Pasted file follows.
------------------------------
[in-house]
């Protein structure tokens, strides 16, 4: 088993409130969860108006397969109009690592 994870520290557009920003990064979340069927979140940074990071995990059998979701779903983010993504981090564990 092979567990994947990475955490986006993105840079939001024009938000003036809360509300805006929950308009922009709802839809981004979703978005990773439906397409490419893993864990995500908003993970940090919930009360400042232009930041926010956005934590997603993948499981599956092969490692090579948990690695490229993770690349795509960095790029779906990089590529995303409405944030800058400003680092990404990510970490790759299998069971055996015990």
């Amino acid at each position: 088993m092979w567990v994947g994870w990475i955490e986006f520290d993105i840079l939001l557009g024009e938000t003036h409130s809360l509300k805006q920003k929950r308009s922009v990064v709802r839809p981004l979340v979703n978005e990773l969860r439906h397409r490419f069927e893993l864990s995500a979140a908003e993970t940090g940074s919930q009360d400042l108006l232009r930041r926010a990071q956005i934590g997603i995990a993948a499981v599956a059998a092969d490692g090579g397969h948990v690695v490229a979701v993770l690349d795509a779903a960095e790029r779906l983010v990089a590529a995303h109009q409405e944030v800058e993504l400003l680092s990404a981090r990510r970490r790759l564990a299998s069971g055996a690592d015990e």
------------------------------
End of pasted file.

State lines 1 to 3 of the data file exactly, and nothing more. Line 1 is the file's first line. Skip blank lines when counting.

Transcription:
[in-house]
């Protein structure tokens, strides 16, 4: 088993409130969860108006397969109009690592 994870520290557009920003990064979340069927979140940074990071995990059998979701779903983010993504981090564990 092979567990994947990475955490986006993105840079939001024009938000003036809360509300805006929950308009922009709802839809981004979703978005990773439906397409490419893993864990995500908003993970940090919930009360400042232009930041926010956005934590997603993948499981599956092969490692090579948990690695490229993770690349795509960095790029779906990089590529995303409405944030800058400003680092990404990510970490790759299998069971055996015990």
């Amino acid at each position: 088993m092979w567990v994947g994870w990475i955490e986006f520290d993105i840079l939001l557009g024009e938000t003036h409130s809360l509300k805006q920003k929950r308009s922009v990064v709802r839809p981004l979340v979703n978005e990773l969860r439906h397409r490419f069927e893993l864990s995500a979140a908003e993970t940090g940074s919930q009360d400042l108006l232009r930041r926010a990071q956005i934590g997603i995990a993948a499981v599956a059998a092969d490692g090579g397969h948990v690695v490229a979701v993770l690349d795509a779903a960095e790029r779906l983010v990089a590529a995303h109009q409405e944030v800058e993504l400003l680092s990404a981090r990510r970490r790759l564990a299998s069971g055996a690592d015990e």